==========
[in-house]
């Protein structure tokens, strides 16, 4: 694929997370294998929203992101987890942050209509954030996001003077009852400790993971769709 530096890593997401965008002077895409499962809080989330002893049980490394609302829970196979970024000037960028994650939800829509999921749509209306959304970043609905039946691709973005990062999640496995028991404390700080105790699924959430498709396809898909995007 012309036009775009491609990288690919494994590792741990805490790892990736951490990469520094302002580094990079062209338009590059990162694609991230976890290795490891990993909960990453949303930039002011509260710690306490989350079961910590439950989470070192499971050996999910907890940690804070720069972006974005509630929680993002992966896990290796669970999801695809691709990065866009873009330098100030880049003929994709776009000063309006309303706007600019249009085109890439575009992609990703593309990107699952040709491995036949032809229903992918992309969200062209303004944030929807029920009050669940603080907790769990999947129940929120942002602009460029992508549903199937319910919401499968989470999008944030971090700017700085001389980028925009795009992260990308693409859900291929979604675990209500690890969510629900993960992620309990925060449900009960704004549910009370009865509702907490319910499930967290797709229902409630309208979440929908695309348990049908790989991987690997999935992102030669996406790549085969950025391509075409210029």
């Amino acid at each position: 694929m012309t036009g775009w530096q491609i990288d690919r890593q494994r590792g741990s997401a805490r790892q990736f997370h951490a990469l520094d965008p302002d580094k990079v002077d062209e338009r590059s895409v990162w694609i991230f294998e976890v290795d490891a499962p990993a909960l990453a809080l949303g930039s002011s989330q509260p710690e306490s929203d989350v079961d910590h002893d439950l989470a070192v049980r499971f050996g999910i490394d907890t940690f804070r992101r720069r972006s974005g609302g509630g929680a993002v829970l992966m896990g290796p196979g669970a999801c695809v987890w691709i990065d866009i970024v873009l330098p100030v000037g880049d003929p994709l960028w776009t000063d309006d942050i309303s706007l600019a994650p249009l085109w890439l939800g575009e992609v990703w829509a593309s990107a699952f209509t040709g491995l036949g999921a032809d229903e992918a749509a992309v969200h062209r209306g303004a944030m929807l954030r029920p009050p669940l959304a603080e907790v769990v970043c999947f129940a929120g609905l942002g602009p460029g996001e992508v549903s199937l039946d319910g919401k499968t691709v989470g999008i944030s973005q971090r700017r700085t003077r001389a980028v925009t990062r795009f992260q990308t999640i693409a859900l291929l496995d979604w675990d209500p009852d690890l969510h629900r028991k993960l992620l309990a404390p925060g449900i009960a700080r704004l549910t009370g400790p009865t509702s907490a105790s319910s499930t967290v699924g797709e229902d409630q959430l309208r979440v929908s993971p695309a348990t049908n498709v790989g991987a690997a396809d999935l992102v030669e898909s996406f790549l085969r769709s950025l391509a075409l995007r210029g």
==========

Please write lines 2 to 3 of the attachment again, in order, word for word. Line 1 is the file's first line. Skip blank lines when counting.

């Protein structure tokens, strides 16, 4: 694929997370294998929203992101987890942050209509954030996001003077009852400790993971769709 530096890593997401965008002077895409499962809080989330002893049980490394609302829970196979970024000037960028994650939800829509999921749509209306959304970043609905039946691709973005990062999640496995028991404390700080105790699924959430498709396809898909995007 012309036009775009491609990288690919494994590792741990805490790892990736951490990469520094302002580094990079062209338009590059990162694609991230976890290795490891990993909960990453949303930039002011509260710690306490989350079961910590439950989470070192499971050996999910907890940690804070720069972006974005509630929680993002992966896990290796669970999801695809691709990065866009873009330098100030880049003929994709776009000063309006309303706007600019249009085109890439575009992609990703593309990107699952040709491995036949032809229903992918992309969200062209303004944030929807029920009050669940603080907790769990999947129940929120942002602009460029992508549903199937319910919401499968989470999008944030971090700017700085001389980028925009795009992260990308693409859900291929979604675990209500690890969510629900993960992620309990925060449900009960704004549910009370009865509702907490319910499930967290797709229902409630309208979440929908695309348990049908790989991987690997999935992102030669996406790549085969950025391509075409210029």
């Amino acid at each position: 694929m012309t036009g775009w530096q491609i990288d690919r890593q494994r590792g741990s997401a805490r790892q990736f997370h951490a990469l520094d965008p302002d580094k990079v002077d062209e338009r590059s895409v990162w694609i991230f294998e976890v290795d490891a499962p990993a909960l990453a809080l949303g930039s002011s989330q509260p710690e306490s929203d989350v079961d910590h002893d439950l989470a070192v049980r499971f050996g999910i490394d907890t940690f804070r992101r720069r972006s974005g609302g509630g929680a993002v829970l992966m896990g290796p196979g669970a999801c695809v987890w691709i990065d866009i970024v873009l330098p100030v000037g880049d003929p994709l960028w776009t000063d309006d942050i309303s706007l600019a994650p249009l085109w890439l939800g575009e992609v990703w829509a593309s990107a699952f209509t040709g491995l036949g999921a032809d229903e992918a749509a992309v969200h062209r209306g303004a944030m929807l954030r029920p009050p669940l959304a603080e907790v769990v970043c999947f129940a929120g609905l942002g602009p460029g996001e992508v549903s199937l039946d319910g919401k499968t691709v989470g999008i944030s973005q971090r700017r700085t003077r001389a980028v925009t990062r795009f992260q990308t999640i693409a859900l291929l496995d979604w675990d209500p009852d690890l969510h629900r028991k993960l992620l309990a404390p925060g449900i009960a700080r704004l549910t009370g400790p009865t509702s907490a105790s319910s499930t967290v699924g797709e229902d409630q959430l309208r979440v929908s993971p695309a348990t049908n498709v790989g991987a690997a396809d999935l992102v030669e898909s996406f790549l085969r769709s950025l391509a075409l995007r210029g």